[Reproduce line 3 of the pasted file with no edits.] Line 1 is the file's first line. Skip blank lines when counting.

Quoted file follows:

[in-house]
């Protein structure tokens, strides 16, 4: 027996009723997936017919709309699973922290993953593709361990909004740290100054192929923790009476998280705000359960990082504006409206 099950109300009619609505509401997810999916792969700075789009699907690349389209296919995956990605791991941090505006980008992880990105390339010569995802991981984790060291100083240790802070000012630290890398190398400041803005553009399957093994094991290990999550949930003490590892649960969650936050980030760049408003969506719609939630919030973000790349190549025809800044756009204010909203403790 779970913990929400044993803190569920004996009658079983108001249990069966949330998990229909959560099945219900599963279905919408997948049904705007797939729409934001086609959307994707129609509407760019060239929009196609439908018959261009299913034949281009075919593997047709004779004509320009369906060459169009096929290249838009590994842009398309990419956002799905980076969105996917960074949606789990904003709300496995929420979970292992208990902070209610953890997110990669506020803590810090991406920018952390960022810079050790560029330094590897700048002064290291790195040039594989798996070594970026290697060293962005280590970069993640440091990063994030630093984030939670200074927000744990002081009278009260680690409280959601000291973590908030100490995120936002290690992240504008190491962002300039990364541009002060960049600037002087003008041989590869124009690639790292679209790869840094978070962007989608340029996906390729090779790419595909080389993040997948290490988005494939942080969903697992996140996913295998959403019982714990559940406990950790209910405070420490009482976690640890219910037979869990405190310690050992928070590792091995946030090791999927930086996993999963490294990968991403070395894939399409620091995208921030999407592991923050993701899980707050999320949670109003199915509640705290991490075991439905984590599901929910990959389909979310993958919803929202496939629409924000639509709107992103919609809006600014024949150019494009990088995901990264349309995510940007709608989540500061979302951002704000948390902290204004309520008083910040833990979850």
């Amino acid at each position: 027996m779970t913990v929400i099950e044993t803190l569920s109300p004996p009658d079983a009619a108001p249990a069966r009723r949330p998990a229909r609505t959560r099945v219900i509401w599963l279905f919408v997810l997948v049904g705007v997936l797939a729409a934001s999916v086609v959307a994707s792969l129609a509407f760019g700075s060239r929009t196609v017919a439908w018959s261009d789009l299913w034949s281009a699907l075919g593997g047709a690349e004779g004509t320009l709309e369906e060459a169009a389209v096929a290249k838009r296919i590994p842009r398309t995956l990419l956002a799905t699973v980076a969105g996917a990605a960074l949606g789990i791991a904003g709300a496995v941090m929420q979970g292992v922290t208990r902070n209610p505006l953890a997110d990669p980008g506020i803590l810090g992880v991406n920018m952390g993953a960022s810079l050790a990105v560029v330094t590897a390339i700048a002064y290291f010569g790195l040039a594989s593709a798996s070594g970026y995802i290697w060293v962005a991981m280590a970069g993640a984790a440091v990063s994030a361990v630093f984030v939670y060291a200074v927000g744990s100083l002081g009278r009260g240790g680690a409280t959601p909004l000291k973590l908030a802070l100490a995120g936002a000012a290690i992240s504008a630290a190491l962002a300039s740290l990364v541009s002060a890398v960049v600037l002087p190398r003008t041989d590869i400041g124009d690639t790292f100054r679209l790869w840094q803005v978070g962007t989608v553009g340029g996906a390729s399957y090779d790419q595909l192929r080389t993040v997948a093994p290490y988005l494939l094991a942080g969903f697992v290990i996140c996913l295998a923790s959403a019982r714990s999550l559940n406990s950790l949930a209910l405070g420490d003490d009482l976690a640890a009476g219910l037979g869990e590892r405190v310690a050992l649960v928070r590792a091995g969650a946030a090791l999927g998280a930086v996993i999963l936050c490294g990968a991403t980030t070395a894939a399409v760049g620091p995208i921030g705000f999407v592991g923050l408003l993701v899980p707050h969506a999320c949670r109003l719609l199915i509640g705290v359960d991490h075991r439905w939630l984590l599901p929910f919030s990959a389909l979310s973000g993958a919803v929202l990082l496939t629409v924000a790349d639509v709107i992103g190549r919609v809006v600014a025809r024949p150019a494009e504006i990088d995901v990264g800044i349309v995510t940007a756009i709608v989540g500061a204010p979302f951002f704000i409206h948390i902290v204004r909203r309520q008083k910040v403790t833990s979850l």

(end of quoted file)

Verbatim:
């Amino acid at each position: 027996m779970t913990v929400i099950e044993t803190l569920s109300p004996p009658d079983a009619a108001p249990a069966r009723r949330p998990a229909r609505t959560r099945v219900i509401w599963l279905f919408v997810l997948v049904g705007v997936l797939a729409a934001s999916v086609v959307a994707s792969l129609a509407f760019g700075s060239r929009t196609v017919a439908w018959s261009d789009l299913w034949s281009a699907l075919g593997g047709a690349e004779g004509t320009l709309e369906e060459a169009a389209v096929a290249k838009r296919i590994p842009r398309t995956l990419l956002a799905t699973v980076a969105g996917a990605a960074l949606g789990i791991a904003g709300a496995v941090m929420q979970g292992v922290t208990r902070n209610p505006l953890a997110d990669p980008g506020i803590l810090g992880v991406n920018m952390g993953a960022s810079l050790a990105v560029v330094t590897a390339i700048a002064y290291f010569g790195l040039a594989s593709a798996s070594g970026y995802i290697w060293v962005a991981m280590a970069g993640a984790a440091v990063s994030a361990v630093f984030v939670y060291a200074v927000g744990s100083l002081g009278r009260g240790g680690a409280t959601p909004l000291k973590l908030a802070l100490a995120g936002a000012a290690i992240s504008a630290a190491l962002a300039s740290l990364v541009s002060a890398v960049v600037l002087p190398r003008t041989d590869i400041g124009d690639t790292f100054r679209l790869w840094q803005v978070g962007t989608v553009g340029g996906a390729s399957y090779d790419q595909l192929r080389t993040v997948a093994p290490y988005l494939l094991a942080g969903f697992v290990i996140c996913l295998a923790s959403a019982r714990s999550l559940n406990s950790l949930a209910l405070g420490d003490d009482l976690a640890a009476g219910l037979g869990e590892r405190v310690a050992l649960v928070r590792a091995g969650a946030a090791l999927g998280a930086v996993i999963l936050c490294g990968a991403t980030t070395a894939a399409v760049g620091p995208i921030g705000f999407v592991g923050l408003l993701v899980p707050h969506a999320c949670r109003l719609l199915i509640g705290v359960d991490h075991r439905w939630l984590l599901p929910f919030s990959a389909l979310s973000g993958a919803v929202l990082l496939t629409v924000a790349d639509v709107i992103g190549r919609v809006v600014a025809r024949p150019a494009e504006i990088d995901v990264g800044i349309v995510t940007a756009i709608v989540g500061a204010p979302f951002f704000i409206h948390i902290v204004r909203r309520q008083k910040v403790t833990s979850l």